Clark said an organization may also face some reputational risks from proxyjacking.

“There may be illegal activity going on that can be attributed to the company or organization whose IP was taken, and they may end up on a denial list for threat intelligence services, allowing people to leave completely.” There could be a problem with the internet connection of the victim,” he said.

“There could also be a potential law enforcement investigation,” he said.

He added that the proxyjacking activity uncovered by Sysdig researchers was intended to target organizations. “The attackers cast a wide net across the Internet and targeted cloud infrastructure,” he said.

“Typically,” he continued, “we would see this type of attack bundled in Windows adware. This time we are targeting cloud networks and servers, which is more business oriented.”

Log4j vulnerability was exploited

The attackers studied by Sysdig researchers exploited the Log4j vulnerability to compromise their targets. A flaw in a popular open-source Java-based logging utility discovered in 2021 is estimated to have affected 93% of all enterprise cloud environments.

“Millions of systems are still running with vulnerable versions of Log4j, and according to Sensis, more than 23,000 of them are accessible from the Internet,” the researchers wrote.

“Log4j is not the only attack vector for proxyjacking malware to be deployed, but this vulnerability alone could theoretically provide over $220,000 in profit per month,” he said. “More conservatively, a modest settlement of 100 IPs would net a passive income of approximately $1,000 per month.”

While this shouldn’t be an issue, there is still a “long tail” of systems vulnerable to the Log4J vulnerability that haven’t been patched, observed Mike Parkin, a senior technical engineer at Vulkan Cyber, a provider of SaaS for enterprise cyber. . Exposure treatment in Tel Aviv, Israel.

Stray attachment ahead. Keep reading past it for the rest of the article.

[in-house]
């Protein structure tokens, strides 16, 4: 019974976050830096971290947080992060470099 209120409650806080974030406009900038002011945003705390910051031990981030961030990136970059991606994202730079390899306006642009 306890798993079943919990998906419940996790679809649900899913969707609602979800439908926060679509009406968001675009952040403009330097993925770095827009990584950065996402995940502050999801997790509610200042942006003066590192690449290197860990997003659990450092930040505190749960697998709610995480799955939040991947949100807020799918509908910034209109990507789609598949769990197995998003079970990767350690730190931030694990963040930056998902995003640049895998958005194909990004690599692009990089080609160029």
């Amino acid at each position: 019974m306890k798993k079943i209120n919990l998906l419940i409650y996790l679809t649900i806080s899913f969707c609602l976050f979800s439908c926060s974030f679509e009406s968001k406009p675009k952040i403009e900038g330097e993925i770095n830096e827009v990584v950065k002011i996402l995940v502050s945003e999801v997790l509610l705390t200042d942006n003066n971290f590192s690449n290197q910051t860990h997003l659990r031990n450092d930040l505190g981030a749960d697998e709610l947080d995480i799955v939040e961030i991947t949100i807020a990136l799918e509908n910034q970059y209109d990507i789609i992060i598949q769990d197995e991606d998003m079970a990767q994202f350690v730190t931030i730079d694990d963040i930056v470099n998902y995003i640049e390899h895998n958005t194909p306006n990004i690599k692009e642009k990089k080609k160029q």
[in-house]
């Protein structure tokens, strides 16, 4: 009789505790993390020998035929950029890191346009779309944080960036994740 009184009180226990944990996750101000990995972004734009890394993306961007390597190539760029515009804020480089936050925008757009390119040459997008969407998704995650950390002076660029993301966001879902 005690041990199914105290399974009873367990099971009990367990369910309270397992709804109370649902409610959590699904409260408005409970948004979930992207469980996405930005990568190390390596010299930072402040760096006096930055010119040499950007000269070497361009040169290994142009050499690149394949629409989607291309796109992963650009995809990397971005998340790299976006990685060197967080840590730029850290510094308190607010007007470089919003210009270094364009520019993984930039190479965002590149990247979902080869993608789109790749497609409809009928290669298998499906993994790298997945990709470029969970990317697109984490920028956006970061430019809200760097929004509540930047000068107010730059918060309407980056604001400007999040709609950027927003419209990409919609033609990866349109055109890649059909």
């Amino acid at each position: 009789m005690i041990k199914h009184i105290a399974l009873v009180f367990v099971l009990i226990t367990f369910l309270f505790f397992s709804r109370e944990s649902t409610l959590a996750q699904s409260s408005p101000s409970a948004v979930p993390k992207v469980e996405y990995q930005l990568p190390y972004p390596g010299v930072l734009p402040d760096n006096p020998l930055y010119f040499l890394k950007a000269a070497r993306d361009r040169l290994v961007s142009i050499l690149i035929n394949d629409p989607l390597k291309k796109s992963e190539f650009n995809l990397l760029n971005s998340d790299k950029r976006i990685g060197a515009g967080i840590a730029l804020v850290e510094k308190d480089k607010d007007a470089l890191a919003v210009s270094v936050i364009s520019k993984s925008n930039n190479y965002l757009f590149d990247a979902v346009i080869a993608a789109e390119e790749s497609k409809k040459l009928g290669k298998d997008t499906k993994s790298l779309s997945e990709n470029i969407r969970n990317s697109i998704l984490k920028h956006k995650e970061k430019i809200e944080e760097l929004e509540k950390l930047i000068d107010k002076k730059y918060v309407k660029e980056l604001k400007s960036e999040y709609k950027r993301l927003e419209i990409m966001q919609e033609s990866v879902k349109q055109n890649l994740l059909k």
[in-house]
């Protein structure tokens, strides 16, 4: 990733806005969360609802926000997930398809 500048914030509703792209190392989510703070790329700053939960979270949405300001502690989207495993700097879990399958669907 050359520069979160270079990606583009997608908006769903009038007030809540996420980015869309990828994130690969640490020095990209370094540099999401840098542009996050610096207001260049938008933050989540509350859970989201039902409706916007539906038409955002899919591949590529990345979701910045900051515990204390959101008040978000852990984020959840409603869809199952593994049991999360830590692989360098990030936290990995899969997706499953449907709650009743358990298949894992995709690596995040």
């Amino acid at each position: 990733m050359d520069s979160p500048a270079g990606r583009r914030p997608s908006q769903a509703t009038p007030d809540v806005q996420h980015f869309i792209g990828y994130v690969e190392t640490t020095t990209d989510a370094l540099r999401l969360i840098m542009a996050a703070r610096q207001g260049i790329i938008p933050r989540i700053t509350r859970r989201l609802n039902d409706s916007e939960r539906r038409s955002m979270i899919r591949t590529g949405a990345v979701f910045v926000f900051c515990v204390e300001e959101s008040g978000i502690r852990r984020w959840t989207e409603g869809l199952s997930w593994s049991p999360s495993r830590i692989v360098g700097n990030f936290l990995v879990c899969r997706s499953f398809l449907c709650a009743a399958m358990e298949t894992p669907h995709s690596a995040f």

He told TechNewsWorld, “The number of vulnerable systems is going down, but it will still take some time to reach zero – either all of the rest are being patched or the remainder are being found and exploited.” Used to be.”

“The vulnerability is being actively exploited,” Morris said. “There are reports of vulnerable versions still being downloaded.”

protect through investigation

To protect yourself from proxyjacking, Morin recommends robust and continuous real-time threat detection.

“Unlike cryptojacking, where you would see spikes in CPU usage, CPU usage is very low here,” he explained. “So, the best way to detect it is through detection analytics, where you’re looking for the kill chain aspects of the attack — early access, vulnerability exploitation, detection evasion, persistence.”

Chavoya advised organizations to create detailed rules for what types of applications are allowed on end-user devices through application whitelisting.

Whitelisting involves creating a list of approved applications that can run on devices within an organization’s network and preventing any other applications from running.

“This can be a highly effective way to prevent proxyware and other types of malware from running on devices within an organization’s network,” Chavoya said.

“By creating detailed rules for what types of applications are allowed on end user devices, organizations can ensure that only authorized and necessary applications are allowed to run,” he continued.

“This can greatly reduce the risk of proxyjacking and other types of cyber-attacks that rely on unauthenticated applications running on end-user devices,” he concluded.